The munchies are more than a punchline. The munchies — “that inexplicable drive to eat, stimulated by the active ingredients of marijuana, the cannabinoids,” as described by writers Sachin Patel and Roger D. Cone — are a legitimate, nearly universally felt side effect from the consumption of marijuana. And there are specific scientific reasons for why we’re inclined to eat, whether we’re hungry or not, after getting high.
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What are those scientific reasons? We weren’t completely sure until today, when an important new study out of Yale was released in science journal Nature illuminating some (but not all) of the background on munchies.
The munchies come down to a certain region of the brain that scientists often link with feelings of sexual arousal and hunger. From Patel and Cone’s Nature article accompanying the new study:
That cannabinoids can act at several brain regions to stimulate food intake is well established. So the striking lesson here is not so much the orexigenic (appetite-stimulating) effect of cannabinoids through yet another of the many brain circuits involved in feeding behaviour. It is rather that cannabinoids can subvert an appetite-inhibitory (anorexic) circuit to become orexigenic, which indicates that the POMC (pro-opiomelanocortin) circuit may be even more complex than previously thought. Another challenging concept arising from the present work is that, during the acute orexigenic response, cannabinoids stimulate these neurons partially through intracellular CB1Rs (for cannabinoid receptor 1), rather than through the more usually observed actions of cannabinoids at nerve terminals to regulate the release of substances such as the inhibitory neurotransmitter GABA.
“It’s like pressing a car’s brakes and accelerating instead,” Yale researcher Tamas Horvath, a lead author on the study, told CBS News. “We were surprised to find that the neurons we thought were responsible for shutting down eating were suddenly being activated and promoting hunger, even when you are full. It fools the brain’s central feeding system.”
From the CBS News report:
Researchers have long known that cannabinoids, the active ingredients in marijuana, are associated with increased appetite and that activating the brain’s cannabinoid receptor 1 (CB1R) can contribute to overeating. But this study on mice went a step further and found that pot actually activates certain neurons (called the pro-opiomelanocortin (POMC) neurons) that are considered key drivers for inhibiting hunger.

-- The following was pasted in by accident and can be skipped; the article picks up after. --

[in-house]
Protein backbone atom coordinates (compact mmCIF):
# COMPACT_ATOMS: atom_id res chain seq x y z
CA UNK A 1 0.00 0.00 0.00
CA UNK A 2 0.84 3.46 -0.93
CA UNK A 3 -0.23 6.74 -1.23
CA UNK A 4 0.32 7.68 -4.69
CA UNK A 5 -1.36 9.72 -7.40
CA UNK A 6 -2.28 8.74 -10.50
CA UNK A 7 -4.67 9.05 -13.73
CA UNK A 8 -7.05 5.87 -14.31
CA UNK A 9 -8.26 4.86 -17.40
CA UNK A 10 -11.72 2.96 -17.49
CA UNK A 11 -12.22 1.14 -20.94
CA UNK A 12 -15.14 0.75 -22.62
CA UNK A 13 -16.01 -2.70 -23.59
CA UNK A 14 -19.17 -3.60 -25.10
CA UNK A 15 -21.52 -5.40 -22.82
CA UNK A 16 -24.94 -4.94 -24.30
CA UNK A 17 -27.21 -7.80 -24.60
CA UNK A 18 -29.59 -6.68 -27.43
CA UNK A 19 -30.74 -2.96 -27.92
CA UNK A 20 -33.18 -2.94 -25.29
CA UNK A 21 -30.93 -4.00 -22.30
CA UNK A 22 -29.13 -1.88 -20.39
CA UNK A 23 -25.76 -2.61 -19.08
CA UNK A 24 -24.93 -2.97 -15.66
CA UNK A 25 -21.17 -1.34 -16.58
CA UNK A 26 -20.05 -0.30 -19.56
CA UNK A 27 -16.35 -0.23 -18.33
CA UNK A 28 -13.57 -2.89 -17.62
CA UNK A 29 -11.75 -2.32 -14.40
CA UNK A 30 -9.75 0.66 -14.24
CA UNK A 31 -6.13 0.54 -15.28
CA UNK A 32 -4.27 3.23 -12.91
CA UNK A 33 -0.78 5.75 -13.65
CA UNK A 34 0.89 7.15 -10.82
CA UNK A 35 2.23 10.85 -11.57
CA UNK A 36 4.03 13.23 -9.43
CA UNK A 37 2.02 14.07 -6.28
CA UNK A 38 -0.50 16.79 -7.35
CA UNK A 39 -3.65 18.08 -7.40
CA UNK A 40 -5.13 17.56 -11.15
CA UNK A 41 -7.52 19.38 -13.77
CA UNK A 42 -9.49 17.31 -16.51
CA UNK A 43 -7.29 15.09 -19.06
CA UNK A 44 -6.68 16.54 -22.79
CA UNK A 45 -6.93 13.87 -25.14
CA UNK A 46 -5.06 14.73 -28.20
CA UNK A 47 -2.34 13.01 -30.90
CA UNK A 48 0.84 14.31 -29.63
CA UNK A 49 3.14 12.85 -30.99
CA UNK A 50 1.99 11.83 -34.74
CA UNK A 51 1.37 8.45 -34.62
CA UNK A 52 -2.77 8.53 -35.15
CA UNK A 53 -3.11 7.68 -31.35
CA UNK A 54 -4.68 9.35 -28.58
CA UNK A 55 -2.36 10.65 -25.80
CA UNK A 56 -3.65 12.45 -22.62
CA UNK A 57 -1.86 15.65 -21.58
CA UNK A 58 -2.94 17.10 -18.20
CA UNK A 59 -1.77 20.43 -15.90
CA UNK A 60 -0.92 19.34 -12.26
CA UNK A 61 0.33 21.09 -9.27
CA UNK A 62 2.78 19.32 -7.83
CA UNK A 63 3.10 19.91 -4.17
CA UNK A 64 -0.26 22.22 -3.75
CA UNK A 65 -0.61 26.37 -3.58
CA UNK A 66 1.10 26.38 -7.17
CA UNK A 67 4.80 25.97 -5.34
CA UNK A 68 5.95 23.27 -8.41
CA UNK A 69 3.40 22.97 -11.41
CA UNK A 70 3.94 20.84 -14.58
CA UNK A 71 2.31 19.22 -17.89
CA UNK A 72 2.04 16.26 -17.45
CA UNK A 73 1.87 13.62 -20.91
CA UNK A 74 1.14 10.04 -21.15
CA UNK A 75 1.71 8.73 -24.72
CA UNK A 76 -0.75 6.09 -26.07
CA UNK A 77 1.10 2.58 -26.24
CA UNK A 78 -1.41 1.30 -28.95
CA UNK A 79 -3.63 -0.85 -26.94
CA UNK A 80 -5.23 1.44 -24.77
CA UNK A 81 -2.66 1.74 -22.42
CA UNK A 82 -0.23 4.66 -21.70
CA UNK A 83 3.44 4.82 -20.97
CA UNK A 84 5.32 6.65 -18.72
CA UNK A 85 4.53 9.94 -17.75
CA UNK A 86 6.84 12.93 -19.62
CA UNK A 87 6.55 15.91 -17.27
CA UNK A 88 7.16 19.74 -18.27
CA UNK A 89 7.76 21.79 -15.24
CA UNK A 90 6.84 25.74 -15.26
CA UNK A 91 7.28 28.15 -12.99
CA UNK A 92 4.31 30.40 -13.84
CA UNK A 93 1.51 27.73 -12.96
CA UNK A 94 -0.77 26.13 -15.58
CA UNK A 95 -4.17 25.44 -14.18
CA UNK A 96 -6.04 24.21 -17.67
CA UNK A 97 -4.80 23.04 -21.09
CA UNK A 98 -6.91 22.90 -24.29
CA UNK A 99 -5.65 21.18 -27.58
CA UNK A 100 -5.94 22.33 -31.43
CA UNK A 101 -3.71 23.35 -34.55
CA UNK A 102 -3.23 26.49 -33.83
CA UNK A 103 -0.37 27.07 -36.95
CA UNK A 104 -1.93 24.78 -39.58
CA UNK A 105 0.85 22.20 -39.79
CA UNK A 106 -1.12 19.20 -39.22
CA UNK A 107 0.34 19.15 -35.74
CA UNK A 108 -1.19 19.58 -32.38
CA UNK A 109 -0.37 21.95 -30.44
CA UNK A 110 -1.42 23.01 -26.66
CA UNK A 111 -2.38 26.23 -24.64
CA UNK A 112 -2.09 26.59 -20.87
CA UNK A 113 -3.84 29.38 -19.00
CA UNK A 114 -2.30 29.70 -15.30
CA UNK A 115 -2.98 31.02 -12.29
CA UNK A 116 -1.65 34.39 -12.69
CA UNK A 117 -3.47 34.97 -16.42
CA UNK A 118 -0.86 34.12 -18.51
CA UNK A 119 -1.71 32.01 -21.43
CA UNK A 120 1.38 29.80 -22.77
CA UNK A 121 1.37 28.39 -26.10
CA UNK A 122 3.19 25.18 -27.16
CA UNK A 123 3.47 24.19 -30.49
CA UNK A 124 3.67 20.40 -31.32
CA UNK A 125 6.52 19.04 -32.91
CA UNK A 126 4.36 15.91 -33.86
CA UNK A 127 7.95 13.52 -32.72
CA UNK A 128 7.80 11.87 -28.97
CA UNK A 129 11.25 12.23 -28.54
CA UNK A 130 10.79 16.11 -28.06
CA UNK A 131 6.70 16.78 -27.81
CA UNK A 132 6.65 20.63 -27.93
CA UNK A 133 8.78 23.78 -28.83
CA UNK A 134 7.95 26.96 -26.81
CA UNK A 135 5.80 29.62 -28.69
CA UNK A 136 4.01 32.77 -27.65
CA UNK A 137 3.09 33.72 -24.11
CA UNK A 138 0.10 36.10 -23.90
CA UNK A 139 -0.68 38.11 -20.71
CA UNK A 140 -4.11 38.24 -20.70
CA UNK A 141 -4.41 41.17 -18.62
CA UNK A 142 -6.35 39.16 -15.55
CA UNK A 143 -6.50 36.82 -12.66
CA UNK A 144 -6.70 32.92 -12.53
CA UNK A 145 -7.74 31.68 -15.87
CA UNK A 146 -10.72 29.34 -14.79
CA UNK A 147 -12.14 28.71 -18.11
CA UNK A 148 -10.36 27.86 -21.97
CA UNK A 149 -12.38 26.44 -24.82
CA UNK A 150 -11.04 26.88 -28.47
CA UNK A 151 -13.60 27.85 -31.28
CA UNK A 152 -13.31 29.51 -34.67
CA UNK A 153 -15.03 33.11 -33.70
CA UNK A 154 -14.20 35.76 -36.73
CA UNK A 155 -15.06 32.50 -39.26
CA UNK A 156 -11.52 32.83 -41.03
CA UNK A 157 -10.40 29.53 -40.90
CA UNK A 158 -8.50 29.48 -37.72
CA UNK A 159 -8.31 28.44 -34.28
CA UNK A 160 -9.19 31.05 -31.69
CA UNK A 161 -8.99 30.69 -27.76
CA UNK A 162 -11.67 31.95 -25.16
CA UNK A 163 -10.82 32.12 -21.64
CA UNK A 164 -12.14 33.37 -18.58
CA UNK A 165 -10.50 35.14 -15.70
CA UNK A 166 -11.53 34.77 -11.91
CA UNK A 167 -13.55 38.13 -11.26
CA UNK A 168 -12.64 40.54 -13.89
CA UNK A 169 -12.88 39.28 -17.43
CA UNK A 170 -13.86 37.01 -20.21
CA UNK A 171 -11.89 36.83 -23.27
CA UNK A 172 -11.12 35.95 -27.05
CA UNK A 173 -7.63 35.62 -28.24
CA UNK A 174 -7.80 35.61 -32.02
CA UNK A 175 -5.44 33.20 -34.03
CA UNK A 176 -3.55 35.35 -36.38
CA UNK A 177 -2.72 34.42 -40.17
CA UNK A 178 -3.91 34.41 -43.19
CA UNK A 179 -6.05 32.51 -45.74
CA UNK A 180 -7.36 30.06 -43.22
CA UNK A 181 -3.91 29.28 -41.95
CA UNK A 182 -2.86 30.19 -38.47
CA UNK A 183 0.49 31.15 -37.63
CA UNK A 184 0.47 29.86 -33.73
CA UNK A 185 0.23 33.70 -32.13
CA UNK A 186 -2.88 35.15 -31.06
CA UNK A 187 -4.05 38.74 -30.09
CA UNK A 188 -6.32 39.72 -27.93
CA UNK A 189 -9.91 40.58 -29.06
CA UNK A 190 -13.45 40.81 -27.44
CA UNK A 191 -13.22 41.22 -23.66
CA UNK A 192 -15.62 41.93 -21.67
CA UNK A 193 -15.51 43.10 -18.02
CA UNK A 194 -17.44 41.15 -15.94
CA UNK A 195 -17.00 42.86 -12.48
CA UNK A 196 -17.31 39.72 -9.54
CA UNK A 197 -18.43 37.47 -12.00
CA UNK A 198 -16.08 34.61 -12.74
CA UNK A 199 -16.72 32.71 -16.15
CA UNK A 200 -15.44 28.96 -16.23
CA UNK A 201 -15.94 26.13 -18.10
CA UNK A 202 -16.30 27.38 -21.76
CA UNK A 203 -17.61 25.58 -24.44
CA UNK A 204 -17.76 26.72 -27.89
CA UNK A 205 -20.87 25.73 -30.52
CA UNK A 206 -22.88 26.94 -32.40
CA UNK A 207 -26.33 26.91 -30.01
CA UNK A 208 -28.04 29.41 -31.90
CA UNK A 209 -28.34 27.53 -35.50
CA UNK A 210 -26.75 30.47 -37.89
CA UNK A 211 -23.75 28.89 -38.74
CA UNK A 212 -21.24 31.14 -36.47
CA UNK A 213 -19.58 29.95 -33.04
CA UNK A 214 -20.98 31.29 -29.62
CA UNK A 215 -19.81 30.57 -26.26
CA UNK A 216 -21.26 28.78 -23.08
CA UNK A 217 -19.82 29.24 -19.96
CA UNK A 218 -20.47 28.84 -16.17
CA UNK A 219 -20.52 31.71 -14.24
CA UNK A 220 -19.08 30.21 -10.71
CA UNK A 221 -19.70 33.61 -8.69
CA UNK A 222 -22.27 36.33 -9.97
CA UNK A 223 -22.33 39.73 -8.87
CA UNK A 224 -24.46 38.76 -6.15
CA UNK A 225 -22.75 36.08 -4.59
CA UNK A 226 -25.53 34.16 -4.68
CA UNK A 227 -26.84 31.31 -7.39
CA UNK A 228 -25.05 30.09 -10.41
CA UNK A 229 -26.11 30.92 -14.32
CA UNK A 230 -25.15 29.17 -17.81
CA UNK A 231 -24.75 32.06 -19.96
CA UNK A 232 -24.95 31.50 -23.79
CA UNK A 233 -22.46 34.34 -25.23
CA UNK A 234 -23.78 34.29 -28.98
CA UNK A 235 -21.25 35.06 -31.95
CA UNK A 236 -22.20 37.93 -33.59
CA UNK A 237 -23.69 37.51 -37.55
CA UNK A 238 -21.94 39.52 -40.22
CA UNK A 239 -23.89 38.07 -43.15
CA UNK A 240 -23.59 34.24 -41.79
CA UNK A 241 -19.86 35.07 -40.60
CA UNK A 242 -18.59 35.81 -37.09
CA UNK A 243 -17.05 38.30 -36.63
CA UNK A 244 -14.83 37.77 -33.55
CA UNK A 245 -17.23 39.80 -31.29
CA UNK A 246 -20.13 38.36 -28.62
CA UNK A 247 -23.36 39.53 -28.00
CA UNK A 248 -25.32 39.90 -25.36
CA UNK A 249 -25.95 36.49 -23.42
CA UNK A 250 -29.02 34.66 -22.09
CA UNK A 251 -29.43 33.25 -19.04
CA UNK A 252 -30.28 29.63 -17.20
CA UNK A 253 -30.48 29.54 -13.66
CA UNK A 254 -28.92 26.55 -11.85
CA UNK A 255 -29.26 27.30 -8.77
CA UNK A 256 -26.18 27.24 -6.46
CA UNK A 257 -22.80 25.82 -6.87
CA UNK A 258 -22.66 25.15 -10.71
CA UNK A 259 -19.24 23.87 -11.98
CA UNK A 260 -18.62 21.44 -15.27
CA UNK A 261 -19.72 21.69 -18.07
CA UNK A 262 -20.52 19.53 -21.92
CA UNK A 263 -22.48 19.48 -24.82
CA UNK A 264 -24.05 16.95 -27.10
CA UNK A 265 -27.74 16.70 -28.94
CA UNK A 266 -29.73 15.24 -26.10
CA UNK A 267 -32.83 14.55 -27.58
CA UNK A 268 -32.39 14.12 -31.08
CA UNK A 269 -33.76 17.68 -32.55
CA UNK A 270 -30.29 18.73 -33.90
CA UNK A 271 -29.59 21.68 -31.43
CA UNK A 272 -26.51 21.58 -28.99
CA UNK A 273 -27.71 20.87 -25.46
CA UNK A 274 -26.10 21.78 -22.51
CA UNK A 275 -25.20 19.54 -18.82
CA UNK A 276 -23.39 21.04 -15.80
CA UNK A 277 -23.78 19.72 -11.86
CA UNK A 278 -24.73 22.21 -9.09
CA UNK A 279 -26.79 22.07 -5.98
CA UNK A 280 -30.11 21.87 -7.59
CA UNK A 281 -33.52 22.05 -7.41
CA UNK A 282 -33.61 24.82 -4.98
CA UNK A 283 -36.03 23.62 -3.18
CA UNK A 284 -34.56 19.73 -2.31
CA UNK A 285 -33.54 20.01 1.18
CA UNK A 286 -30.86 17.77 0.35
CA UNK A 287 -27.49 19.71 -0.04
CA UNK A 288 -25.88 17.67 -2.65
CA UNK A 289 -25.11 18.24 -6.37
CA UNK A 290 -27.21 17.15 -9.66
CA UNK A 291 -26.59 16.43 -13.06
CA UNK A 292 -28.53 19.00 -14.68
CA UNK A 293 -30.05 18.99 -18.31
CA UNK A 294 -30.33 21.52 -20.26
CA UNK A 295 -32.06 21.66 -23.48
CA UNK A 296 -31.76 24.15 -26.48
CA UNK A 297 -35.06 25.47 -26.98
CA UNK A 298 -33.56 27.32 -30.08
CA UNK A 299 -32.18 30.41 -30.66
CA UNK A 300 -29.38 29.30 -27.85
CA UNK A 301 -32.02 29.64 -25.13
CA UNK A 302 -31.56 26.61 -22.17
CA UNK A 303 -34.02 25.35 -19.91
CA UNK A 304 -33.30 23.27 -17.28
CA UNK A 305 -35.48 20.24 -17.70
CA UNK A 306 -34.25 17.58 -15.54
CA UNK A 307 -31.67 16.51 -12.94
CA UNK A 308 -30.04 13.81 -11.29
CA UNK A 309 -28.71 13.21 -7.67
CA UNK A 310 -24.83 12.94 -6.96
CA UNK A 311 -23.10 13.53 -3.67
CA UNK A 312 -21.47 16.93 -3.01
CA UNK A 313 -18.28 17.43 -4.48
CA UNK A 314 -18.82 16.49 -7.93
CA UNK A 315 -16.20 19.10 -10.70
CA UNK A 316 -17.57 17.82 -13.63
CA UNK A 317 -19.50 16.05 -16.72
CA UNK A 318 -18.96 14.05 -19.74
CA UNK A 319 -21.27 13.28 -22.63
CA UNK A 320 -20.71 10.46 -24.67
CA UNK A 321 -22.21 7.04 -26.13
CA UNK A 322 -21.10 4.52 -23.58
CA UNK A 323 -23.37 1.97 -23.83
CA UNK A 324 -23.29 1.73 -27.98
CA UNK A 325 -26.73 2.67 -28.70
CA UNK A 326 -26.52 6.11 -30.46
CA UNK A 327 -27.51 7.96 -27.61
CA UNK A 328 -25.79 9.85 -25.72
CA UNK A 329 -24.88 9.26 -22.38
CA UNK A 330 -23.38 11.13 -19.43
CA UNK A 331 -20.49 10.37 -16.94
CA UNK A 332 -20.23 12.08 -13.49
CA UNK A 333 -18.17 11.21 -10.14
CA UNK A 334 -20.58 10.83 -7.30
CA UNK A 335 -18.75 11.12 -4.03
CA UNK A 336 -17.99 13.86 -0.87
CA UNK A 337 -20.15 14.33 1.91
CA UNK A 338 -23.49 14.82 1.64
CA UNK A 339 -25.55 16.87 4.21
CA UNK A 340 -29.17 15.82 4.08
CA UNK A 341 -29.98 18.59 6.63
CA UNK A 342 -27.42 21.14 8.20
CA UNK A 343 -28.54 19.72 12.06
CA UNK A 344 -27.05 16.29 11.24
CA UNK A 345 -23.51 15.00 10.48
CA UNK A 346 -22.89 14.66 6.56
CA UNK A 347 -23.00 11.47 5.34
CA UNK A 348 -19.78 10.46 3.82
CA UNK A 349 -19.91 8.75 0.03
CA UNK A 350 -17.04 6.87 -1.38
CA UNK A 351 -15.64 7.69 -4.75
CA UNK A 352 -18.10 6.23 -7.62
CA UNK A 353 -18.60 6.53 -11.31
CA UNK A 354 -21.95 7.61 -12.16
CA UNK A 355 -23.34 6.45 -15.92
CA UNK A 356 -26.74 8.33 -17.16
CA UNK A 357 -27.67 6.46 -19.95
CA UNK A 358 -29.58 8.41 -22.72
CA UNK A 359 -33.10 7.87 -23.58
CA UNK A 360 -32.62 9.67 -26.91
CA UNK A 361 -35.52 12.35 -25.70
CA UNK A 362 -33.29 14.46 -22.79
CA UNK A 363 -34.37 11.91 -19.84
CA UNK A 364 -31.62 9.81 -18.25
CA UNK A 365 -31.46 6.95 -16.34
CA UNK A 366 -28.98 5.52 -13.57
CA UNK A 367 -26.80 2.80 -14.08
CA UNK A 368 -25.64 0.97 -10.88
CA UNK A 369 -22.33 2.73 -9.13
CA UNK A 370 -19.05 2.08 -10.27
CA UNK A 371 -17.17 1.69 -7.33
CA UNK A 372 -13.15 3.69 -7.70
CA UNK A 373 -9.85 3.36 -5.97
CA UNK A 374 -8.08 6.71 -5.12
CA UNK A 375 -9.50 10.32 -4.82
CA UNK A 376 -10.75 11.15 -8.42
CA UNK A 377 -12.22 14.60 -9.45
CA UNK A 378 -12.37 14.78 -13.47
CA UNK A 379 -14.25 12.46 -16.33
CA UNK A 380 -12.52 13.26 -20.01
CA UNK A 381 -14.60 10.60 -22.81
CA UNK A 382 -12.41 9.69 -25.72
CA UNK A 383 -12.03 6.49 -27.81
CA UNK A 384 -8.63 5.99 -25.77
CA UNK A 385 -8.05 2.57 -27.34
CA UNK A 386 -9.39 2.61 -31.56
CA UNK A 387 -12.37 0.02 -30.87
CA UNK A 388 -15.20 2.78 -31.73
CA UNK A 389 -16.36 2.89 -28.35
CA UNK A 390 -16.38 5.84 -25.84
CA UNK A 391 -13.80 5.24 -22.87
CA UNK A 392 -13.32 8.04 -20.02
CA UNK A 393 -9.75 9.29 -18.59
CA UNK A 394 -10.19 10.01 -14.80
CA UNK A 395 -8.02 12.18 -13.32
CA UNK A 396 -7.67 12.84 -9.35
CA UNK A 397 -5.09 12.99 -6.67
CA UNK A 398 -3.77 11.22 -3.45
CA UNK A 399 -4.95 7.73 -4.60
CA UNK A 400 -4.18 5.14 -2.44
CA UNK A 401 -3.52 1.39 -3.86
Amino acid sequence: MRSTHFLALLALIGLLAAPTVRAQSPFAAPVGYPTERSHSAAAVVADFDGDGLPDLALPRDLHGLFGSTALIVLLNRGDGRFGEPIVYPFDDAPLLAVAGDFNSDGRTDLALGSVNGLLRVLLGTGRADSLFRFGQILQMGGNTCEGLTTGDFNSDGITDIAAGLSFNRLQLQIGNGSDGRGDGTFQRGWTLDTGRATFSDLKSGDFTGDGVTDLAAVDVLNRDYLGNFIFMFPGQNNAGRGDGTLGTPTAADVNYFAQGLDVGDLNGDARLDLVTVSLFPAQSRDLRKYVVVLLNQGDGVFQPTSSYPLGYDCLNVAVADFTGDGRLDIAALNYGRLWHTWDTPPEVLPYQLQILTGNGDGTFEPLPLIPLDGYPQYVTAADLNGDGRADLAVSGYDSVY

Horvath initially thought their findings were a “mistake.” How could marijuana reverse the function of neurons? So they went back to the mice and tested what happened when they suppressed the action of POMCs versus turning them on and turning them up.
“If we inhibited these neurons, then cannabinoids did not induce that type of feeding as they would induce normally,” Horvath said. “If we over-activated these cells, then the cannabinoids induced much more feeding than they normally induced.” The mice “ate like hell.”
You have to love that scientific speak: “Ate like hell.” Been there, done that?
The munchies are an undeniable byproduct of getting stoned, the scientists said.
“For anyone who’s experienced it — you realize that’s exactly what’s happening,” Horvath told NPR. “You just can’t stop, no matter how much you put in your mouth.”
More on the study’s methodology, from NPR’s report:
One caveat is that the study — which appears online in the journal Nature — was done on mouse brains, not human ones. But Horvath says the hypothalamus is such an ancient part of the brain, something that evolved before mammals, that he’d “bet his life” the way these neural circuits work in mice is the same in humans. (Rockefeller University neuroscientist Jessica) Barson says that until you do the experiment with humans, “you can’t know for sure, but it’s reasonable to conclude that it’s the same thing.”
The study is not, however, the final missing piece of the munchies mystery. A lot of other neural processes get layered on top of what goes inside the hypothalamus, and cannabinoids affect those other parts of the brain as well. Last year, researchers found that cannabinoids lit up the brain’s olfactory center, making mice more sensitive to smells. Before that, other researchers discovered cannabinoids were increasing levels of dopamine in the brain; that’s the swoon that comes with eating tasty things.
The Washington Post opines that this research could lead to “new approaches to treating obesity.”
Beyond merely figuring out the neurological mystery behind the munchies, Horvath and other scientists are hoping that a clearer understanding of the appetite triggers in the brain could lead to an array of practical uses. For instance, it could lead to new medications, perhaps even a pill, to jump-start hunger in cancer patients who often lose their appetite during chemotherapy. (Some patients already use marijuana to relieve pain, control nausea and vomiting and stimulate appetite.) At the same time, the ability to block cannabinoid receptors in the brain eventually could lead to new approaches to treating obesity.